Dancer, singer, actress, model and community advocate Colby Christina has performed center stage at the Brooklyn Academy of Music, the Museum of Natural History, the Jamaica Performing Arts Theater, the Waldorf Astoria and NYC Summer Stage, just to name a few.
She’s an honor student who volunteers often and has received numerous certificates of recognition for community advocacy work, two being from the state Assembly and state Senate, where she was named a “pillar” of the community.
And on Monday, November 17, Colby will join the ranks of Samuel L. Jackson, Kerry Washington and Sanaa Lathan in receiving the 2014 “Rising Star” AUDELCO Award.
The Annual Vivian “VIV” Robinson/AUDELCO Recognition Awards are the only formally established awards presented to the Black theatre community. Under the leadership of its president, Grace Jones, the awards promote and celebrate African-American involvement in American Theatre.
What is most amazing about Colby’s story is not only that she is receiving the most prestigious award in black theater, but also that she achieved all of this (and far more) by the tender age of 13.
“I’m a dancer, singer, actress, I love to cook, I like fashion a lot… those are like my top 5,” said Colby, giggling. She’s now a freshman in high school where she is on track to graduate by age 16.
But admittedly, Colby did get an early start. She began training as a performer at the Restoration Youth Arts Academy in Brooklyn at the age of 2, under the leadership of Director Peggy Alston. She is now a Member of the Restoration Youth Arts Ensemble and at her time of admission was the youngest member ever to be accepted. She also now serves as a teacher’s assistant at the Youth Arts Academy and an Ambassador for the Restoration Corporation’s Center for Arts and Culture.
“When I was 4 years old, I remember my older brother telling me that stars are born and not made,” said Colby. “I always remember what he told me because it let me know that this a gift that God gave me, and so I have to use it to the best of my ability.”
Colby has been choreographing her own dances for the past few years and has declared performing arts her true passion.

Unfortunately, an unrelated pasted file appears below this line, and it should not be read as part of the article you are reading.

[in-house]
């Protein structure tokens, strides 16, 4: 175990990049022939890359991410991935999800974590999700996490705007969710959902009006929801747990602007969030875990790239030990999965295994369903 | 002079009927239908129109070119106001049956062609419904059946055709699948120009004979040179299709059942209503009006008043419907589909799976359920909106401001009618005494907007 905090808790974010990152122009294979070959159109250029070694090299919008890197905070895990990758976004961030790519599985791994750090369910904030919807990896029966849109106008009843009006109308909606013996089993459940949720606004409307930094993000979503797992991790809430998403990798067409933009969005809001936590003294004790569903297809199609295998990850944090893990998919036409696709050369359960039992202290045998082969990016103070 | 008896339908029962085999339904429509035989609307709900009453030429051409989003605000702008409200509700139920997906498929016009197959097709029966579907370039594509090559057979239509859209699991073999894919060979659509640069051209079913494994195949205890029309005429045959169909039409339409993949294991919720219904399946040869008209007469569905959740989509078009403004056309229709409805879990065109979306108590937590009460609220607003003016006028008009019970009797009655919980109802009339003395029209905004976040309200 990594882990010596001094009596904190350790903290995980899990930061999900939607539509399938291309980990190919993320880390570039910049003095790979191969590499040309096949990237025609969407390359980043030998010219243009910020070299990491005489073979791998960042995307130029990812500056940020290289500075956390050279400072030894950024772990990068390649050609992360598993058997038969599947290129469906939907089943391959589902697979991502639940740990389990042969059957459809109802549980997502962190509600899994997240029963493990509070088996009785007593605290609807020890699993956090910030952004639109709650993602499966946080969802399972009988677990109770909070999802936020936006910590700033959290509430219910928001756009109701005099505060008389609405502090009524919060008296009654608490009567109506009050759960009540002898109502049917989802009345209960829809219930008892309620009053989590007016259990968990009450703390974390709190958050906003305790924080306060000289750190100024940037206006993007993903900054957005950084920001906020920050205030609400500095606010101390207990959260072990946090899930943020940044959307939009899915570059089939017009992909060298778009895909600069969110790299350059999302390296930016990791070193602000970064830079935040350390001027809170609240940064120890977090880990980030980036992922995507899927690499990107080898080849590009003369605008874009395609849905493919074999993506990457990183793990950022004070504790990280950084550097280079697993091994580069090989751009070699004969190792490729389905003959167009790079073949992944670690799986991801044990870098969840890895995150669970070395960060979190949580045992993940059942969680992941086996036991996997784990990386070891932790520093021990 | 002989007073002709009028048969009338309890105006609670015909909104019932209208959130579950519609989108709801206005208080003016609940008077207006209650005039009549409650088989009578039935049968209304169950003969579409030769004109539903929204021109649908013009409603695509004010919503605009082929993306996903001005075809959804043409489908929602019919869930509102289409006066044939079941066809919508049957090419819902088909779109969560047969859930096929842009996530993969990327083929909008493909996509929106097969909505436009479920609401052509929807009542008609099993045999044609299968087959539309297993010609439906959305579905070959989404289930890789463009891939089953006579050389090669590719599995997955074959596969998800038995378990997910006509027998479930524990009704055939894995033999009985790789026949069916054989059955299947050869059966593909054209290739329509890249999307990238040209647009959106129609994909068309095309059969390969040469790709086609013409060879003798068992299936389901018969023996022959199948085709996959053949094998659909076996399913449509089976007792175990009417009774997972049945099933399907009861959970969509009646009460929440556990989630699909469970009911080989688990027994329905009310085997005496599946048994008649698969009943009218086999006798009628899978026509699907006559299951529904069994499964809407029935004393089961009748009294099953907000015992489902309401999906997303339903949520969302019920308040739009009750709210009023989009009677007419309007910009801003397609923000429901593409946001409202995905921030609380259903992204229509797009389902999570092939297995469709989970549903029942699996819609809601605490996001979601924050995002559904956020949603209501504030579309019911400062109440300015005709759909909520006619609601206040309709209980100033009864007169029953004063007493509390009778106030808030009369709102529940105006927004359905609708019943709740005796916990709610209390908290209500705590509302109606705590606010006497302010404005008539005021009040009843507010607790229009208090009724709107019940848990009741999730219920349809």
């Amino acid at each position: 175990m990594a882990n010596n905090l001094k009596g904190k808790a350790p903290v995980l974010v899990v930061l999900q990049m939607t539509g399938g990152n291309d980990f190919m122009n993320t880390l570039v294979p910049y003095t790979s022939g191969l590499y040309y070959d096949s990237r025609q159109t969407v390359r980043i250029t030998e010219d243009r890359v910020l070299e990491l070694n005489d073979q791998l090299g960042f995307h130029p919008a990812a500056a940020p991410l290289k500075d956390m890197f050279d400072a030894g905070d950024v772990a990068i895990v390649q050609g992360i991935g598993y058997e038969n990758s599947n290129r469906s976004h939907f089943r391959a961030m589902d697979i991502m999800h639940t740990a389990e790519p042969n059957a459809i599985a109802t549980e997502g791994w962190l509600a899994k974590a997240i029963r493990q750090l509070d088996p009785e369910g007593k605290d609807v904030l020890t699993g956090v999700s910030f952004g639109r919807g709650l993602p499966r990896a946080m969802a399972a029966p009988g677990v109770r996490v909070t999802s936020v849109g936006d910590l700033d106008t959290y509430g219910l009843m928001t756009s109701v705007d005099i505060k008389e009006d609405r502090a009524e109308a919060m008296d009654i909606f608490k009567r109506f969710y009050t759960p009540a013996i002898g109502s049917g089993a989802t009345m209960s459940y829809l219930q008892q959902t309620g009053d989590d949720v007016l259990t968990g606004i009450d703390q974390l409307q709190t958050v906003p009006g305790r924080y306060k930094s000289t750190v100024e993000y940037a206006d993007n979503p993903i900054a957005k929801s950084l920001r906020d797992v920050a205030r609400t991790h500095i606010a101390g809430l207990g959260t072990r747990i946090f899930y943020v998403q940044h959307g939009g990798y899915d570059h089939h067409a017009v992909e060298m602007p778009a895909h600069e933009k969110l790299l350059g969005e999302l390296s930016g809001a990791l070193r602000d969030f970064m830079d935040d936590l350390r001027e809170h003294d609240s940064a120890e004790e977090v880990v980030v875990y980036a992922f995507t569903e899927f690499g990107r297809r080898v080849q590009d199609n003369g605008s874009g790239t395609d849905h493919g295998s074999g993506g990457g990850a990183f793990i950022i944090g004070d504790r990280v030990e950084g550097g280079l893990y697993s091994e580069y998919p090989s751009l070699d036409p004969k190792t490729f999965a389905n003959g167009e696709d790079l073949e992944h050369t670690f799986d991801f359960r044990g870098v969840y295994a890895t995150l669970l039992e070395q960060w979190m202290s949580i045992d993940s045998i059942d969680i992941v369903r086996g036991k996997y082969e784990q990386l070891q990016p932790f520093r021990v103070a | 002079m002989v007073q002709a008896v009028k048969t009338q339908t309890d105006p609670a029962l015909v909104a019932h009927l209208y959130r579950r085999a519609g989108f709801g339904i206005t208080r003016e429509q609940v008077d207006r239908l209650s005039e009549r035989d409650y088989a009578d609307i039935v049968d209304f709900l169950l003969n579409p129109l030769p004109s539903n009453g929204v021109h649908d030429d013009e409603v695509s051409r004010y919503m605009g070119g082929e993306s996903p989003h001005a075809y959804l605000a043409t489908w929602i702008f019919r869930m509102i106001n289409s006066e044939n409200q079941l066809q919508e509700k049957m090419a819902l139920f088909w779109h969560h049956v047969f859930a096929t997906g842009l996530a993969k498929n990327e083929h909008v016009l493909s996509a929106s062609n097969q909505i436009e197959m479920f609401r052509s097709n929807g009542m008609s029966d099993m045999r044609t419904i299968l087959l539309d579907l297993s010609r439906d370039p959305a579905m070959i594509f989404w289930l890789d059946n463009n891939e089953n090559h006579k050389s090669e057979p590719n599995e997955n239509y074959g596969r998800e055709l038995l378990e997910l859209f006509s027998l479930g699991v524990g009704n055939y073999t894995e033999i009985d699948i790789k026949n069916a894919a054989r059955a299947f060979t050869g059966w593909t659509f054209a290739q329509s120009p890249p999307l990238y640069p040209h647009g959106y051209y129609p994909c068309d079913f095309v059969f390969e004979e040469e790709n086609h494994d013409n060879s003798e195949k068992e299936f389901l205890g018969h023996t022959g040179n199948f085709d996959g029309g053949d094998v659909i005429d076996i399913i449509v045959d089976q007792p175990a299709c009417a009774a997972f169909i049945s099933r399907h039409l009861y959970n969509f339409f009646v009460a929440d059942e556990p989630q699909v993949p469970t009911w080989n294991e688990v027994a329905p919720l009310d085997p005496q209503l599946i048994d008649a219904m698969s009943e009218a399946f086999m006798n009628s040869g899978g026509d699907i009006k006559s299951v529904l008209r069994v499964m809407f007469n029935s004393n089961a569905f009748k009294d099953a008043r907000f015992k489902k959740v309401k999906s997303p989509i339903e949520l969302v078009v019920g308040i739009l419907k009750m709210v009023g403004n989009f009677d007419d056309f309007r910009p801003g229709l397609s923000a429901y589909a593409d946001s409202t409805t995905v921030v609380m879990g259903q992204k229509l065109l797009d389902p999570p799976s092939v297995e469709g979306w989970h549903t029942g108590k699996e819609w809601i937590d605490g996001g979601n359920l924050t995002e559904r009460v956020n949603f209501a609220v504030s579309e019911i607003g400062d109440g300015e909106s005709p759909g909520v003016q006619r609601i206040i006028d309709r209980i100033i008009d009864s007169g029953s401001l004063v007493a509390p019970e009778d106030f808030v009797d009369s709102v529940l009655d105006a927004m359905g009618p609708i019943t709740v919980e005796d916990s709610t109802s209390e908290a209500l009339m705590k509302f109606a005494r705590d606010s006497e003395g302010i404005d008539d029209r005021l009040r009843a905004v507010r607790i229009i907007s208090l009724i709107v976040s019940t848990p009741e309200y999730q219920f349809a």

“The performing arts is a way for me to express myself,” said Colby. “I feel like you can express yourself with a pen and paper also, but it’s not the same as movement, or vocalizing or acting when you can really feel yourself with it.”
She definitely considers herself a “triple threat,” but insists she does not have a favorite discipline in the arts:
“There’s certain things you can do with singing that you can’t do with acting and there’s certain things you can do with acting that you can’t do with performing dance,” she said. “So I really can’t say I love one more than the other.”
Earlier this year, she premiered as “Alice,” the lead role in the stage-to-TV production of “The Liberation of Mother Goose,” written by Aduke Aremu, directed and choreographed by Abdel-Salaam and co-directed by Peggy Alston.
After sold-out performances, The Liberation of Mother Goose toured nationally and internationally, and as a result of her performance in that production, as well as her past achievements, Colby Christina was selected as a recipient of the AUDELCO “Rising Star” Award.
Colby names her mother, father and brother as her greatest personal influences. She says in dancing, she is influenced and inspired most by Misty Copeland and her dance instructor Obediah Wright. In singing, she names Whitney Houston, Celine Dion and Rema Webb; and in acting, she lists her artistic director Peggy Alston and actors Denzel Washington, Sanaa Lathan, Kerry Washington, Idris Elba and Taraji P. Henson.
“During the play, I had to make sure I had good grades and still had to go to rehearsals every day and know all of my lines,” she said. “But [even] with all my academic work, I was off-book [with the script] in one week which gave me more time to feel my character.”
Colby says she sees professional acting in her future.
“I want to be in many movies. My main goal is movies,” says Colby. “I’m really, really excited for my life to come!”
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